While buprenorphine has long been used to treat adults with opioid dependence, its efficacy can be hindered by lack of adherence to daily, sublingual (beneath the tongue) doses of the medication. [More]
Programs to prevent prescription drug misuse may be underused, study reveals

Programs to prevent prescription drug misuse may be underused, study reveals

Misuse of prescription pain medications remains a major public health problem -- but programs to prevent it may be underused, according to a study in the July issue of the Journal of Studies on Alcohol and Drugs. [More]
Why does appetite loss occur during illness? An interview with Prof. Conti and Prof. Francesconi

Why does appetite loss occur during illness? An interview with Prof. Conti and Prof. Francesconi

Appetite, as a word, come from the Latin appetitus, meaning "desire for.” Therefore, appetite can be defined as a pleasurable sensation or the desire to eat. This sensation is coordinated by several brain areas associated with reward processing such amygdala, hippocampus, ventral pallidum, nucleus accumbens and striatum, and others. [More]
Study finds dramatic increase in nonmedical use of prescription opioids in the U.S.

Study finds dramatic increase in nonmedical use of prescription opioids in the U.S.

Nonmedical use of prescription opioids more than doubled among adults in the United States from 2001-2002 to 2012-2013, based on a study from the National Institute on Alcohol Abuse and Alcoholism, part of the National Institutes of Health. Nearly 10 million Americans, or 4.1 percent of the adult population, used opioid medications in 2012-2013 a class of drugs that includes OxyContin and Vicodin, without a prescription or not as prescribed (in greater amounts, more often, or longer than prescribed) in the past year. [More]
New survey reveals more than half of patients prescribed opioids have leftover pills

New survey reveals more than half of patients prescribed opioids have leftover pills

In the midst of an epidemic of prescription painkiller addiction and overdose deaths, a new Johns Hopkins Bloomberg School of Public Health survey suggests that more than half of patients prescribed opioids have leftover pills -- and many save them to use later. [More]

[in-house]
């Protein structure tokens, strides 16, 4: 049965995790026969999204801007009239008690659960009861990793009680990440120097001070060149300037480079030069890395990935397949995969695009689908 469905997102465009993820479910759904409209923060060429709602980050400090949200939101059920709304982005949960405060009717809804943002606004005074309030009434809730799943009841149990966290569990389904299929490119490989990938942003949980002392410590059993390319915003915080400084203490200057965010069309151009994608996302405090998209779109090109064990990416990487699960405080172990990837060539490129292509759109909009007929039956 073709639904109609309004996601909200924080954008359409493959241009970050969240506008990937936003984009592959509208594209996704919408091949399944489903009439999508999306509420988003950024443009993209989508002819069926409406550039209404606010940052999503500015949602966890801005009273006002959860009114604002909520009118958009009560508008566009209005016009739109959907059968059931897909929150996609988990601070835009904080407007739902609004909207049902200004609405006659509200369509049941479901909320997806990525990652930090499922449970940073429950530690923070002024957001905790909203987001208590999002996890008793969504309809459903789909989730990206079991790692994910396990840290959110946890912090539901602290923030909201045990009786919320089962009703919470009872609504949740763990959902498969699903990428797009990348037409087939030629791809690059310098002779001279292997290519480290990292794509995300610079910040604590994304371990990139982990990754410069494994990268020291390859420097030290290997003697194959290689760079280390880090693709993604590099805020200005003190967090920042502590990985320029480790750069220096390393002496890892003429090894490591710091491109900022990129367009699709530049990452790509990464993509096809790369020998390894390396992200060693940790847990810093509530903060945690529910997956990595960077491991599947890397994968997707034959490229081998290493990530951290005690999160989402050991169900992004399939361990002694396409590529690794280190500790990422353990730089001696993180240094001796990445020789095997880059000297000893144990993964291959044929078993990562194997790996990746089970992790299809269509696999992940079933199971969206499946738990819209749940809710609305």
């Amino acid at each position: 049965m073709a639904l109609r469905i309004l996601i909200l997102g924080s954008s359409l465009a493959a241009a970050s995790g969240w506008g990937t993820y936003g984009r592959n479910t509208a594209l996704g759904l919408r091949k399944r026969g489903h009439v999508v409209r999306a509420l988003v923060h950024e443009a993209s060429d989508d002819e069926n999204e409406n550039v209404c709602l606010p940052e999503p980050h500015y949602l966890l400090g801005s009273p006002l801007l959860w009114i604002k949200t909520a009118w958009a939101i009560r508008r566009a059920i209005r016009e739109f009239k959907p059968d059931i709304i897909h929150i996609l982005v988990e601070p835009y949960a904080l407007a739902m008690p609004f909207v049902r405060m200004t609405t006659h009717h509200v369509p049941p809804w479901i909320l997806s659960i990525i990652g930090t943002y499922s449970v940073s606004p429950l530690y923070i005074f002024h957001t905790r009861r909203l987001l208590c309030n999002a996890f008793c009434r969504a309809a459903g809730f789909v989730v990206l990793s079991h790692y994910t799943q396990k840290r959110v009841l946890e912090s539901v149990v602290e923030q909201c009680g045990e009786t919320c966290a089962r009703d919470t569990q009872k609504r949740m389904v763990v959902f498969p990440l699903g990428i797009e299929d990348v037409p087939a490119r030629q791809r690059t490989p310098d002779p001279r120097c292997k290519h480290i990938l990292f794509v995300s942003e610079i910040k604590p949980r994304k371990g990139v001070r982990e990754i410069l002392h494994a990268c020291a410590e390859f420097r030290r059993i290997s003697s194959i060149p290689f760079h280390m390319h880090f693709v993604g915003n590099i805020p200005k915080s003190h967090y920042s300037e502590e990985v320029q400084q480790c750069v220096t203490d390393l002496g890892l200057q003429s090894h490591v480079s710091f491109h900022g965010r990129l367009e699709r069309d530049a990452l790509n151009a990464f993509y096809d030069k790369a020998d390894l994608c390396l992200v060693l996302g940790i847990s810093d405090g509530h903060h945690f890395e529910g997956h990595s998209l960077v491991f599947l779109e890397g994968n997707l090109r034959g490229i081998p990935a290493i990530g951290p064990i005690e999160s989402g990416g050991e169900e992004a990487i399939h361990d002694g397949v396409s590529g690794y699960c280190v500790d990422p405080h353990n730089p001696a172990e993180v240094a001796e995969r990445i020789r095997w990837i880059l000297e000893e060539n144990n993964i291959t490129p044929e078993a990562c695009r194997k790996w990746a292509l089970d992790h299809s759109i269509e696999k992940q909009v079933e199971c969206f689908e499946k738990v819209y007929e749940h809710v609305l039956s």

Understanding how opiates affect brain pathways to drive addiction cycle

Understanding how opiates affect brain pathways to drive addiction cycle

New research by Steven Laviolette's research team at Western University is contributing to a better understanding of the ways opiate-class drugs modify brain circuits to drive the addiction cycle. [More]
Short-term use of opioids implicated in protracted pain, new study finds

Short-term use of opioids implicated in protracted pain, new study finds

Painkillers such as morphine, oxycodone and methadone could actually prolong and increase pain even after only a few days’ use, according to research conducted on rats by scientists at the University of Colorado Boulder in the US. [More]
Pharmacist suggests education as foremost strategy to control opioid abuse

Pharmacist suggests education as foremost strategy to control opioid abuse

Technologies that make it harder for people to abuse opioids - like doctoring pills so that they produce unpleasant side effects if broken, crushed or injected -- likely will have limited effectiveness in stemming the global epidemic of opioid abuse, according to Adam Kaye, a professor of pharmacy at University of the Pacific. [More]
First buprenorphine implant for opioid dependence treatment gets FDA approval

First buprenorphine implant for opioid dependence treatment gets FDA approval

The U.S. Food and Drug Administration today approved Probuphine, the first buprenorphine implant for the maintenance treatment of opioid dependence. Probuphine is designed to provide a constant, low-level dose of buprenorphine for six months in patients who are already stable on low-to-moderate doses of other forms of buprenorphine, as part of a complete treatment program. [More]
Antidote-resistant overdose patients may have received synthetic opioid W-18, suspects anesthesiologist

Antidote-resistant overdose patients may have received synthetic opioid W-18, suspects anesthesiologist

Months ago, ASRA member and anesthesiologist Anita Gupta, MD, suspected overdose patients had received heroin spiked with a synthetic opioid additive because they were not responding to the antidote, naloxone, routinely used by emergency workers. [More]